When My Grief Unexpectedly Resurfaced
My parents almost lost my childhood home in a fire this past weekend. Fortunately, their house was spared, while their neighbors was not. The fire broke out miles away from their home on Thursday afternoon. It was far enough away to put you on alert but not alarm. As time went, we watched the trajectory of the fire, the direction of the winds and the number of personnel able to put out the fire before damage was done. Factors beyond anyone’s control were not in favor of putting out the fire. Humidity remained in single digits, the land hadn’t received any rain in months after a dry summer and the wind was fanning the flame. Within a few short hours, my parents had to evacuate. I was on a work trip and keeping tabs from afar. I was mentally pulled in two directions; concern for my parents and their home and the task in front of me. By Thursday night the fire reached their front door (and their back door). Hope was losing the battle.
Every emotion I experienced from the moment my brother was diagnosed to the day he died came rushing back. The feeling of helplessness took root once again. Should I fly home or stay put? As someone who knows her own mind, I slipped back into wanting someone else to give me direction and felt starved for information. What was happening and how come no one could stop it from happening?
Thursday night I went to bed with the very real possibility that my childhood home would be gone. A part of me was angry at myself for being emotional about a “thing” that could be replaced, especially when I knew the pain of losing a brother. But it wasn’t just the home that I was grieving over, it was the loss of my brother once again. Let me be clear, a home is not just a thing; it is a place of love and memories, warmth and security. There are many reasons people love coming home, even after a great vacation. We also had plans to go to my parents’ house on Sunday. We were taking the kids and going to stay the night, therefore the house had to be standing, right? Just like when I received the call from my mom through tears telling me my brother had been killed, my brain vehemently denied the information because I was supposed to visit him the next day. It is hard to realize in an instant that the plans you make can be forever changed.
Today, someone I don’t know and probably will never met Facebook posts was shared about the loss of his brother. He described the frantic and sporadic call from his mother. The hasty drive in the car to get to his parent’s home. The driving need to figure out what happened and to confirm the truth because even though you know your parents wouldn’t lie, a part of you held on to the hope they heard something wrong until someone else tells you differently. And once again I recalled everything from the night my brother was killed. And now, since I’ve been on the other side of loss for awhile, my body reacts to the painful journey of healing he and his family is now on. I grieve, not just for the loss of his brother, but the loss of who he was before he received that phone call.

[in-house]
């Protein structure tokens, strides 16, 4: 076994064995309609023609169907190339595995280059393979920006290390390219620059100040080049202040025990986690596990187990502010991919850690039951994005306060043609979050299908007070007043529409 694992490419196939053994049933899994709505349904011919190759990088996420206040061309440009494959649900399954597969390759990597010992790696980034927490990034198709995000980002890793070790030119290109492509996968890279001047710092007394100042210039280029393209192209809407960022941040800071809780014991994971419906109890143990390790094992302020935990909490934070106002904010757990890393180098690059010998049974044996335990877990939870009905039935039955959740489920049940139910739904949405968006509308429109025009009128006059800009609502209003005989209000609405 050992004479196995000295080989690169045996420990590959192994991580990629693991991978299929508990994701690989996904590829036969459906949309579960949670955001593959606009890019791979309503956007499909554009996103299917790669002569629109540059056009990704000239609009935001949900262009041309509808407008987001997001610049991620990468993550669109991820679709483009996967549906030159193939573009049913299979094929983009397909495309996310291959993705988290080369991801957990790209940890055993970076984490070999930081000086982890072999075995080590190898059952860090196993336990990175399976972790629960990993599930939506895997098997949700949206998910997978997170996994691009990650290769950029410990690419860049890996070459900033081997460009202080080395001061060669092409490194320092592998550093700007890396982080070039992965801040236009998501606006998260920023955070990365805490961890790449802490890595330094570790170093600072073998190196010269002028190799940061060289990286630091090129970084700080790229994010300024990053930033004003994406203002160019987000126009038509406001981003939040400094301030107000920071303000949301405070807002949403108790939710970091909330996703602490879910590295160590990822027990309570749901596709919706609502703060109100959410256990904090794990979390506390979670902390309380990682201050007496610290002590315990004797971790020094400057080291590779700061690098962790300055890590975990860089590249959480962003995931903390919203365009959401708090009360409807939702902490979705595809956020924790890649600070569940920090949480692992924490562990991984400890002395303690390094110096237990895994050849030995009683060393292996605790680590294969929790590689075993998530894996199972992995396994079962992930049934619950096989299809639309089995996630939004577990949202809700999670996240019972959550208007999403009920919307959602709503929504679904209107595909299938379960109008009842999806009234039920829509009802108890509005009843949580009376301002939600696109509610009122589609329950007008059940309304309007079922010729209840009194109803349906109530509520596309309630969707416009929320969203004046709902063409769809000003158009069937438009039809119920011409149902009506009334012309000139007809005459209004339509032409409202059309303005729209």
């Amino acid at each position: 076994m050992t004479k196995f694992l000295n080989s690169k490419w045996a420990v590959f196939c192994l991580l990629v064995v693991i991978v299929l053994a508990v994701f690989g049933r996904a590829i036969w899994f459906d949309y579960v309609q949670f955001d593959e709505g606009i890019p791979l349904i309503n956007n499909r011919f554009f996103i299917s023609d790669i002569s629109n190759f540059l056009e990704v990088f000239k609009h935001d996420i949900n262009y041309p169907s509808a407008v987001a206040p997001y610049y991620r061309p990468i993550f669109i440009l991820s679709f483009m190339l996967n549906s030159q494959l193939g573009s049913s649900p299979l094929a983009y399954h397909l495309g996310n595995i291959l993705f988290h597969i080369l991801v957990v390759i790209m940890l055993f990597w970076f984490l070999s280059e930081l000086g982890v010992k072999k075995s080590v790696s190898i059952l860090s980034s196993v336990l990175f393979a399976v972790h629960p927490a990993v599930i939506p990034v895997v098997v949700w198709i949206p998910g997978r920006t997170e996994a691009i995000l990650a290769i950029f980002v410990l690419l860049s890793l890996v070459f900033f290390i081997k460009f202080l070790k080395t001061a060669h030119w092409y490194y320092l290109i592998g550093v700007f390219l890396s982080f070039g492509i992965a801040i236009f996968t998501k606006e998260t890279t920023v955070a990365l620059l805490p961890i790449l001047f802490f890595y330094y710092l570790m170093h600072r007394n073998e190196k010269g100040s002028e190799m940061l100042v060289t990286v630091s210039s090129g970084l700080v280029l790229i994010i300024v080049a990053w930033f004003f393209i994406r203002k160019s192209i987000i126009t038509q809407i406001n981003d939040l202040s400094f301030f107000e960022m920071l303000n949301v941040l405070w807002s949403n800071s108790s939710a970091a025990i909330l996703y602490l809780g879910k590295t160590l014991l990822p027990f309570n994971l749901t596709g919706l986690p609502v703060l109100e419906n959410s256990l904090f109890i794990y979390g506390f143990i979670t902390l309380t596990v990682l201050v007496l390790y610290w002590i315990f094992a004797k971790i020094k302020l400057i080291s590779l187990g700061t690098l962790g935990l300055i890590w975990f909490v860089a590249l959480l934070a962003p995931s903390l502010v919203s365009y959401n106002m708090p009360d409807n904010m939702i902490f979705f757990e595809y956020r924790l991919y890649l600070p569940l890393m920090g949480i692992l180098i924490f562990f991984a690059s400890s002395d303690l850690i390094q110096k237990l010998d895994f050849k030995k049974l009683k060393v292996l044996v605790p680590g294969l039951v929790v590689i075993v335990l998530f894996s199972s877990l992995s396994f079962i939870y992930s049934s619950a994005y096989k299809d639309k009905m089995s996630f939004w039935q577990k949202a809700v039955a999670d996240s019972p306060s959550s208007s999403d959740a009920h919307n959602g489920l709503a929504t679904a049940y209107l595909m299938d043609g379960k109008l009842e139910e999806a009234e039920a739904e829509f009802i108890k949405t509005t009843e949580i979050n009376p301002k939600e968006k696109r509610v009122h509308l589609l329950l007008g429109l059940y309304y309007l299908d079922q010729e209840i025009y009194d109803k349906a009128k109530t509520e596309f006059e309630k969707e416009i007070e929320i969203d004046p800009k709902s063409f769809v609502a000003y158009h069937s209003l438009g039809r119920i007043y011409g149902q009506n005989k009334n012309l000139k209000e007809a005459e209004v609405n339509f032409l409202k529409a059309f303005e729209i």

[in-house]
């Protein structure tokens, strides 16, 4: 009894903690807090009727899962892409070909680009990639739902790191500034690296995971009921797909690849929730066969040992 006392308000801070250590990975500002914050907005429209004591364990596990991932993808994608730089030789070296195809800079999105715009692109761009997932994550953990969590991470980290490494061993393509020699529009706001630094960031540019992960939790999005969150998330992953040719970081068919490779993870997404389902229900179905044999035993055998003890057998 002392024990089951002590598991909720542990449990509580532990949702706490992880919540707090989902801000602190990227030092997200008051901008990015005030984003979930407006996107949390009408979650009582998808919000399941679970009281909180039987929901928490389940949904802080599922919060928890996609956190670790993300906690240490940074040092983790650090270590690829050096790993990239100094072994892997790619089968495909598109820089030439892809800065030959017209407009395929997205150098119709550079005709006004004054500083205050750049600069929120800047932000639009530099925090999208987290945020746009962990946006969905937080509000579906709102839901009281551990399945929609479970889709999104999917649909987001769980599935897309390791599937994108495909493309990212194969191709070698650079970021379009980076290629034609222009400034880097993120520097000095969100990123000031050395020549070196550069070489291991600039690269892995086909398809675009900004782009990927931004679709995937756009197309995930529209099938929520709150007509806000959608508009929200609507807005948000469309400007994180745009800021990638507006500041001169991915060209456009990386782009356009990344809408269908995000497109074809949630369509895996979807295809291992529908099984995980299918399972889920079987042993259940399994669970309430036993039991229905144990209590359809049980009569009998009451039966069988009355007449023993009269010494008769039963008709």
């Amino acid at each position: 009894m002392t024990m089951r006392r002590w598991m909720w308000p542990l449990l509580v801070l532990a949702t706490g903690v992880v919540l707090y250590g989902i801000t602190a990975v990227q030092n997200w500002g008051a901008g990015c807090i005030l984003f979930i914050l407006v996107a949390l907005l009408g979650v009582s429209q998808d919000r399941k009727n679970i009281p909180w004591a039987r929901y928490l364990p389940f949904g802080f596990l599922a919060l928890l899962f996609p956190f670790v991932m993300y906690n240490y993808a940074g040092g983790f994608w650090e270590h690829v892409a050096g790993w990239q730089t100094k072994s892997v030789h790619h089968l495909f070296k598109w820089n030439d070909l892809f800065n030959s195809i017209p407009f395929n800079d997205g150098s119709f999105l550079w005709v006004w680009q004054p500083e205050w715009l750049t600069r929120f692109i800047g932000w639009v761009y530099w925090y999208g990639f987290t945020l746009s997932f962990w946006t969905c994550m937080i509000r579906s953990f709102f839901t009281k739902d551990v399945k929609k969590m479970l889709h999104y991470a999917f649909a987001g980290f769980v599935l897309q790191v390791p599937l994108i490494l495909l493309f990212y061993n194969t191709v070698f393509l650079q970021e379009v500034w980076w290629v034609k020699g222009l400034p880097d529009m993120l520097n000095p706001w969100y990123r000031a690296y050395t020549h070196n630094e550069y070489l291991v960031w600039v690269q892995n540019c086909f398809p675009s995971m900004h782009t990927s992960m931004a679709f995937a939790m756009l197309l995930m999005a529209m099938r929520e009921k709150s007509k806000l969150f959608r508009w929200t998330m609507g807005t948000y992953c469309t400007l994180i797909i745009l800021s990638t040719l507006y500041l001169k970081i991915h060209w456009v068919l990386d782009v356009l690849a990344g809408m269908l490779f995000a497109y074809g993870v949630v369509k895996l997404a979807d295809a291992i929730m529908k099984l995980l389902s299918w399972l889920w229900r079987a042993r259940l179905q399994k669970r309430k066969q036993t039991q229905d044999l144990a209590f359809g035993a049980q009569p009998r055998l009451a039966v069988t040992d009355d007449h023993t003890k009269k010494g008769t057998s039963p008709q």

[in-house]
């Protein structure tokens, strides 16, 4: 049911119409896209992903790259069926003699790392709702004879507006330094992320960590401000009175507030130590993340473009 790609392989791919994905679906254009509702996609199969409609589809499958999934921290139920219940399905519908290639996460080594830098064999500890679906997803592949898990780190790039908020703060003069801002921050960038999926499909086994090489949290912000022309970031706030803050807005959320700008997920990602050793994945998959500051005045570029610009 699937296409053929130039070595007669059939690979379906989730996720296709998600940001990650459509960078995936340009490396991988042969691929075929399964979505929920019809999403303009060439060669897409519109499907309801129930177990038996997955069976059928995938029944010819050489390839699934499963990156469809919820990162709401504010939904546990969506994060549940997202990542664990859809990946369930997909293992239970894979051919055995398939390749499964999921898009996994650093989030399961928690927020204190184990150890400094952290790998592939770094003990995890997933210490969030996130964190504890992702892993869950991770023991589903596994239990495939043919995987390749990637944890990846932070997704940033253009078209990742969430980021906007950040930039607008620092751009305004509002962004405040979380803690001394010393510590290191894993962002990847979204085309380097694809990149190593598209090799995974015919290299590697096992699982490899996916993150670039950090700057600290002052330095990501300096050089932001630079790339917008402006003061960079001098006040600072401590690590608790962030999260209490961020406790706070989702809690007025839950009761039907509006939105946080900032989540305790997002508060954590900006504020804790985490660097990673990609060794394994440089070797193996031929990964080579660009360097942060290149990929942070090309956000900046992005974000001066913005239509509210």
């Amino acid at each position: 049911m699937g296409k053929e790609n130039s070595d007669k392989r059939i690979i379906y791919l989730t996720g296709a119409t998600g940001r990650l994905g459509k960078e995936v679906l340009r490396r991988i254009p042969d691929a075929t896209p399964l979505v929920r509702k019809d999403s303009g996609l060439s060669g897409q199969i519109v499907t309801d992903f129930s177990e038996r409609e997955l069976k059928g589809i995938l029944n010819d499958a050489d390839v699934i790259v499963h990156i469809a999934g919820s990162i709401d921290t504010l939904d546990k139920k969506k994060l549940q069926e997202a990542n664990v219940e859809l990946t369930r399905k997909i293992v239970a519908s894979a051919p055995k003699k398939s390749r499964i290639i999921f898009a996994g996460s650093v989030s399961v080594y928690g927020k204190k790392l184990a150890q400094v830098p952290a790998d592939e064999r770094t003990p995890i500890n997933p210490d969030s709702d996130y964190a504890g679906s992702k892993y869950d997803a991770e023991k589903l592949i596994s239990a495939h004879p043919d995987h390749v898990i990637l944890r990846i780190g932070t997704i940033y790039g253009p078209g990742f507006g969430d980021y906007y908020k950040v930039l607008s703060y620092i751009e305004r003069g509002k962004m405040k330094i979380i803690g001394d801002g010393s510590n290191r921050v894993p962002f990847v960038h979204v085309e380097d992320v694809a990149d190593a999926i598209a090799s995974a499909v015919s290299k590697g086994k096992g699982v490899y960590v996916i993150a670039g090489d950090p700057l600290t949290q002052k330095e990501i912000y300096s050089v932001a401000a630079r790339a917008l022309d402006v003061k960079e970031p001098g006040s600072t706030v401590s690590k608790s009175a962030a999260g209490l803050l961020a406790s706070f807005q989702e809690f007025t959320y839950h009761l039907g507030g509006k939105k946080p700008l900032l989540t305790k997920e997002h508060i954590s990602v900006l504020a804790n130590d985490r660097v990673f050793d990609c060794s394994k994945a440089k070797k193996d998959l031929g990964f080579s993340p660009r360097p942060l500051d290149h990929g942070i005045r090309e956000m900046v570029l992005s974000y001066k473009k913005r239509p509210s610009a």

All of us who have received that phone call, this article may take you back to that night (or day), and if it does, let yourself cry and grieve. Protect yourself as well. Don’t take on another sibling’s grief. No matter what, I cannot take away the pain this young person is going through, and it doesn’t do anyone any good for me to go back to those initial moments of loss.
Most days, we figure we have a good handle on our grief, and we often do, but that doesn’t mean that grieving is over. Just like the initial loss can happen suddenly, so can triggers that spike your grief once again. There is no time limit on grief. People sometimes act like you “just” lost your brother or sister. Unspoken words making you feel like you should be over it, that losing a sibling is a “minor” loss, whatever that means. I personally don’t prescribe to “minor” losses. A loss that is meaningful to you is a significant loss, no matter who/what it is. But there is definitely no “just” about losing a sibling.
Healing from grief is a journey, not a destination. Depending on where you are at in this journey, I hope you have a good day, hour, or moment and know you are not alone.
We want to hear your story. Become a Mighty contributor here.
Getty image via Artem_Furman